REITs: New Rules Needlessly Complicate Rental-Income Accounting

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By Denise Lugo

Fourteen real estate investment trusts (REITs)—including Boston Properties, Kilroy Realty Corp. and Forest City Realty Trust Inc.—say new revenue and lease accounting rules will bring burdensome and costly changes to how they report rent collected from multifamily apartment complexes.

“It wouldn’t rightly reflect current business practice for how those rental contracts are drawn up and would be burdensome to implement because there’s nowhere in the contract that says we know what the fee for the maintenance is,” Charles Obert, executive vice president, chief accounting officer and corporate controller at Forest City Realty Trust Inc., told Bloomberg Tax.

It is unclear whether the new accounting changes provide any benefit to investors, and the significant costs REITs would incur to comply with them wouldn’t be justified, the companies said.

Seeking Exceptions to Standards

The companies have asked the Financial Accounting Standards Board to provide implementation guidance so REITs won’t have to comply with portions of the standards that would require them to change the way they account for income earned from leased apartments.

The new revenue rules are effective in January for public companies. They eliminate all industry specific accounting rules and establishes a five-step model for reporting revenue. The leases standard is effective 2019, but a number of companies will adopt it next year with the revenue rules.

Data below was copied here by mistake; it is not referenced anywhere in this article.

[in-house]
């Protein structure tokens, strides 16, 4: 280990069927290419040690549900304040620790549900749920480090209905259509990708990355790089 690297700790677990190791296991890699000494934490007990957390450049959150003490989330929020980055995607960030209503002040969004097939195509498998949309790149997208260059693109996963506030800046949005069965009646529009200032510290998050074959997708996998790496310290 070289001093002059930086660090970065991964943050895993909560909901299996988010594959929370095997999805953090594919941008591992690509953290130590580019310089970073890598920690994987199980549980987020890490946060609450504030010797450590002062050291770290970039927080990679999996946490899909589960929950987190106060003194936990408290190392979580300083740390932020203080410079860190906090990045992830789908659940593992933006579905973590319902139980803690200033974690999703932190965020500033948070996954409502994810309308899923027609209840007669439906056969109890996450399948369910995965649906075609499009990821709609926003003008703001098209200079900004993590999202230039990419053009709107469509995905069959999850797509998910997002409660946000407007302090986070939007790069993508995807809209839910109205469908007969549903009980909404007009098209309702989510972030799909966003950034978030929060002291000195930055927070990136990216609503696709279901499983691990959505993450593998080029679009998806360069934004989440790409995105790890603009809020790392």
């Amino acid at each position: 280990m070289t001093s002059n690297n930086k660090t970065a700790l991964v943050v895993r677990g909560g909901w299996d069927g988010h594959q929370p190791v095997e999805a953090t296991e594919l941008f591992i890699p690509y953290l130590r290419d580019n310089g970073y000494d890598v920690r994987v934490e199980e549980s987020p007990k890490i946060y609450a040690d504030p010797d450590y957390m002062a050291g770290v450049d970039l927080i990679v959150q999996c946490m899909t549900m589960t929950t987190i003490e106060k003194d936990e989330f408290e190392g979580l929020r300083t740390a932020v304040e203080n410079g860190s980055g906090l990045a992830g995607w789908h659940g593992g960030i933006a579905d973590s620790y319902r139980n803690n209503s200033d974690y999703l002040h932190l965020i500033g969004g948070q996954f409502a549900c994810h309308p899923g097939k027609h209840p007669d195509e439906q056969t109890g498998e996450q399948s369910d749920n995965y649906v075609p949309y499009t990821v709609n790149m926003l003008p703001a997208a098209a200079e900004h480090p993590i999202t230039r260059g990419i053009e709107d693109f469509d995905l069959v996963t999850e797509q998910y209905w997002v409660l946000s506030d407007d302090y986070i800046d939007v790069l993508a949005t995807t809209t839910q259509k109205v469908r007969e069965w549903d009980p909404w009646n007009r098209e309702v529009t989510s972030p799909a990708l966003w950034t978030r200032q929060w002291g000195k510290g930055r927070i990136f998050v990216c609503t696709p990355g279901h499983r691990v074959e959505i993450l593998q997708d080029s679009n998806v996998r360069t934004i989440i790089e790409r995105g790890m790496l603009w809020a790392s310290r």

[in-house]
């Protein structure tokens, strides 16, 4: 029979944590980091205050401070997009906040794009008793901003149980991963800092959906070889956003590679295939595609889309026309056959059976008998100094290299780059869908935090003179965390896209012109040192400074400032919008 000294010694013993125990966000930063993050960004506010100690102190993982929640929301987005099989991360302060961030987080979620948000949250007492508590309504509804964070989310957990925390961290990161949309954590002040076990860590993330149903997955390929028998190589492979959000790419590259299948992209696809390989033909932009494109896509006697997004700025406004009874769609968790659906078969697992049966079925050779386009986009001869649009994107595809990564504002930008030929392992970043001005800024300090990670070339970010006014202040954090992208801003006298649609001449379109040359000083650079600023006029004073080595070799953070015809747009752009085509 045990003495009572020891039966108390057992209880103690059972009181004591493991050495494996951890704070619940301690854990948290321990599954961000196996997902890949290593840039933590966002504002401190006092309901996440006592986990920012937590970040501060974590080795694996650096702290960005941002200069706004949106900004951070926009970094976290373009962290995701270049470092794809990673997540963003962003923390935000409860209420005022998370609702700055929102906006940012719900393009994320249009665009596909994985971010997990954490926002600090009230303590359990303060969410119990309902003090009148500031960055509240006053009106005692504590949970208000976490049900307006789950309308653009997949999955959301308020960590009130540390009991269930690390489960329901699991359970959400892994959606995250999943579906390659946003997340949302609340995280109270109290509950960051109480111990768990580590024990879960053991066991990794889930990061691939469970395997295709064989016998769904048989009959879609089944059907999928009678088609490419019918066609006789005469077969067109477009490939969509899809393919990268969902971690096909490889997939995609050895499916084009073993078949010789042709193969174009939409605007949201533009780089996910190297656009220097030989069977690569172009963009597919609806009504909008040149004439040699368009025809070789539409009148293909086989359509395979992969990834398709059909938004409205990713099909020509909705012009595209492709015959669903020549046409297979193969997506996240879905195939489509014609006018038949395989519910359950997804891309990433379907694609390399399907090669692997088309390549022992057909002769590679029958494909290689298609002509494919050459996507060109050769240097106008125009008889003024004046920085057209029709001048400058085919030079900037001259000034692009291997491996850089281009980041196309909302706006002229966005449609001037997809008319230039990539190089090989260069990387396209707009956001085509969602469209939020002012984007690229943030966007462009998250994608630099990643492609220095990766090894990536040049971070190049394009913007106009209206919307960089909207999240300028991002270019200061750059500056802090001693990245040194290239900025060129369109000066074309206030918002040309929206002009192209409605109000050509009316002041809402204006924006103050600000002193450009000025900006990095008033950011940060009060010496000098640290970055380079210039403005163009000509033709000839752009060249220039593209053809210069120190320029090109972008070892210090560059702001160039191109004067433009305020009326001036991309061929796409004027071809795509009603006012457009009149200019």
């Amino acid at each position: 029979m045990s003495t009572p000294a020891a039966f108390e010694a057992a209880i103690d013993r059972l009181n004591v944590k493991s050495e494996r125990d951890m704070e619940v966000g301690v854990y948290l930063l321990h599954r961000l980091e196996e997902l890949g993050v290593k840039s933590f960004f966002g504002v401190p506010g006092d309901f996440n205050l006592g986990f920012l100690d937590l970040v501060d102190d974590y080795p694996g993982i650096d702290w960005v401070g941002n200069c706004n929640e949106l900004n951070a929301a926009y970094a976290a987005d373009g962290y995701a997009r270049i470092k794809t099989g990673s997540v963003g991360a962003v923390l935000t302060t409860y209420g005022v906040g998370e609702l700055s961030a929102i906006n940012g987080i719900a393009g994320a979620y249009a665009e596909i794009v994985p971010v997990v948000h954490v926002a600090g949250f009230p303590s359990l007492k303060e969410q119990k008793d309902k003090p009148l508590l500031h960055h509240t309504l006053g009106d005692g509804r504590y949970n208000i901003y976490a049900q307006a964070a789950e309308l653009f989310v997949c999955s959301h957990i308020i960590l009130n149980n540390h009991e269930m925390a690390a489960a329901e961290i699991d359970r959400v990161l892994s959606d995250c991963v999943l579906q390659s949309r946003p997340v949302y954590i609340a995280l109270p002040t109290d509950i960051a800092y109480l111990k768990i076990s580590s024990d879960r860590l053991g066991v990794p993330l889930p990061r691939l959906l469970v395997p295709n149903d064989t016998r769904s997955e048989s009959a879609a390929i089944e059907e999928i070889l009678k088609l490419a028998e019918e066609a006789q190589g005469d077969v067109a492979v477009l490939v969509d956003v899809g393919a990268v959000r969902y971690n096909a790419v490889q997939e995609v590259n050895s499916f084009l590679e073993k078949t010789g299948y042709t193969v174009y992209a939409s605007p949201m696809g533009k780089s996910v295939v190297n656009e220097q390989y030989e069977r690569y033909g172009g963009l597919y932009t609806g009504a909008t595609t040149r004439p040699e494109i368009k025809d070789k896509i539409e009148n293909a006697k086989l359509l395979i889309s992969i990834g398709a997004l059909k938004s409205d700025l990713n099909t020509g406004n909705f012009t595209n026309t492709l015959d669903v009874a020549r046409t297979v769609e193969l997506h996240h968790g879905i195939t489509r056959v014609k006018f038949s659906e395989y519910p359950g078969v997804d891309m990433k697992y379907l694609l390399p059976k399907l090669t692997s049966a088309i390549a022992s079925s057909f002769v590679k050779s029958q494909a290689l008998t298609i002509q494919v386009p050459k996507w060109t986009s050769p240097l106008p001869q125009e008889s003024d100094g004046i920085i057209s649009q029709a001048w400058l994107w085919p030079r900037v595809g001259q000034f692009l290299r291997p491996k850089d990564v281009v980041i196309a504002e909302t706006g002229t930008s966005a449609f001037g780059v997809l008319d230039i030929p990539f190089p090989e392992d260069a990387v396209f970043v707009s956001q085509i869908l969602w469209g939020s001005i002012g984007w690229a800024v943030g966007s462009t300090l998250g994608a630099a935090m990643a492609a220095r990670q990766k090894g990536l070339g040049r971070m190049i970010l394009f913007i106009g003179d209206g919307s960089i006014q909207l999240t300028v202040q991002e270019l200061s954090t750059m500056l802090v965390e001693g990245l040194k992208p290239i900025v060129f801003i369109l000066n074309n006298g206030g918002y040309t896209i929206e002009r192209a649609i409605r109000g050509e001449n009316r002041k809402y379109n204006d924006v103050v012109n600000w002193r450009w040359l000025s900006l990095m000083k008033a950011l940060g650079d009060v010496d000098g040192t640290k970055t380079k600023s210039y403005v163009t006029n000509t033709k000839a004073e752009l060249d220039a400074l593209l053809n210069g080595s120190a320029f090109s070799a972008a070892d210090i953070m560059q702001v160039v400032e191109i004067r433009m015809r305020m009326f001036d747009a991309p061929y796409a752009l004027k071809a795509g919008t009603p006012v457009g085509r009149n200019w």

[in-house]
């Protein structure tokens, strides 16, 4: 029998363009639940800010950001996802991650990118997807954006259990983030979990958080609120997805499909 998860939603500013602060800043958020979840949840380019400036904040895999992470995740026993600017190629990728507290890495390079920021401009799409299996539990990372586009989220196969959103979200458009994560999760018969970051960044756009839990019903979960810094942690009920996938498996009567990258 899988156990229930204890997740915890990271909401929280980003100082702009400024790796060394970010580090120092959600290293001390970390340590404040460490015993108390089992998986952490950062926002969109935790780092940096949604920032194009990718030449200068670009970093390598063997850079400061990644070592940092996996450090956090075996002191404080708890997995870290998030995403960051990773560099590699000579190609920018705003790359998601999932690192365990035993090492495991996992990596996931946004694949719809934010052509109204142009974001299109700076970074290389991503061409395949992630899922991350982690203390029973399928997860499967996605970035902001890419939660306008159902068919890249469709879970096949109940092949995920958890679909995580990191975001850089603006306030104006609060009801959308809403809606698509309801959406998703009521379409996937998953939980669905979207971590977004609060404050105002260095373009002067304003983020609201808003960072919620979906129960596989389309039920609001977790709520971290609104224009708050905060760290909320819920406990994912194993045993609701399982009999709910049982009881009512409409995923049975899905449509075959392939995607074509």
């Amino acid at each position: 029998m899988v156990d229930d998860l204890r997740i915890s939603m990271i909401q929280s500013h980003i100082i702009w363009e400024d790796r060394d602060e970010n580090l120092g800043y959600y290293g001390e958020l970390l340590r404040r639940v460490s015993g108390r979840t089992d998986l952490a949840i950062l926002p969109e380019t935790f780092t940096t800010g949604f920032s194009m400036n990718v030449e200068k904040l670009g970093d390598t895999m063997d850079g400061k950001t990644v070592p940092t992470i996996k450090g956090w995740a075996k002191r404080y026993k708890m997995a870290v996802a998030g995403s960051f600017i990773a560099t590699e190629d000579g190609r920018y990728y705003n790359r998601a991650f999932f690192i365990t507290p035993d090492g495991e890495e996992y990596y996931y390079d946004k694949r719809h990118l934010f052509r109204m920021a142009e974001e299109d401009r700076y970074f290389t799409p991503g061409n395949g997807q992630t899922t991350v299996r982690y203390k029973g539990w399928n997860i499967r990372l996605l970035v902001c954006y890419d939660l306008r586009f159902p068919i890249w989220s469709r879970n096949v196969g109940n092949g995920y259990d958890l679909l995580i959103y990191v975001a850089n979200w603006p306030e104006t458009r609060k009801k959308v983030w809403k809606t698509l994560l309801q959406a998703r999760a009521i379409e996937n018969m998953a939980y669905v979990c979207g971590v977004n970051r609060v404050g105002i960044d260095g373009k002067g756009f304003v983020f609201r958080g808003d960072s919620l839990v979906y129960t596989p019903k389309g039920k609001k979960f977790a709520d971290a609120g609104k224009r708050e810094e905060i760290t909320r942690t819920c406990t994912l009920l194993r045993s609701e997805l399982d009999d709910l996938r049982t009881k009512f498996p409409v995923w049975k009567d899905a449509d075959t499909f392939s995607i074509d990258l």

Lease accounting changes affect mostly lessees, requiring them for the first time to put on balance sheets leased assets and leased liabilities they previously could keep off them. Fewer changes are required for lessors.

For some larger REITs the process will require evaluation of more than 50,000 leases and splitting them up to reflect items that are inherent in a lease, but aren’t negotiated separately from it.

Each apartment might have multiple roommates and usage each month said a Sept. 29 letter to FASB signed by accounting chiefs from Apartment Investment and Management Co., BSR Trust, LLC, Camden Property Trust, Equity Residential, LEDIC Realty Company, LLC, Mid-America Apartment Communities, Inc., UDR, Inc., AvalonBay Communities, Inc., and Forest City Realty Trust, Inc.

The new accounting rules require REITs to split out community amenities such as on-site fitness centers or maintenance services like snow removal from walk ways—and report them separately from base rent on the income statement.

REIT investors currently use gross rent in a lease in evaluating the quality of revenue earned and haven’t actively requested any break-out.

Today, landlords don’t differentiate these items as they are all considered one performance obligation under the lease. “Right now let’s say we charged $1000 a month for a particular lease, it would show up in our financial statements as rent for $1000,” Obert said.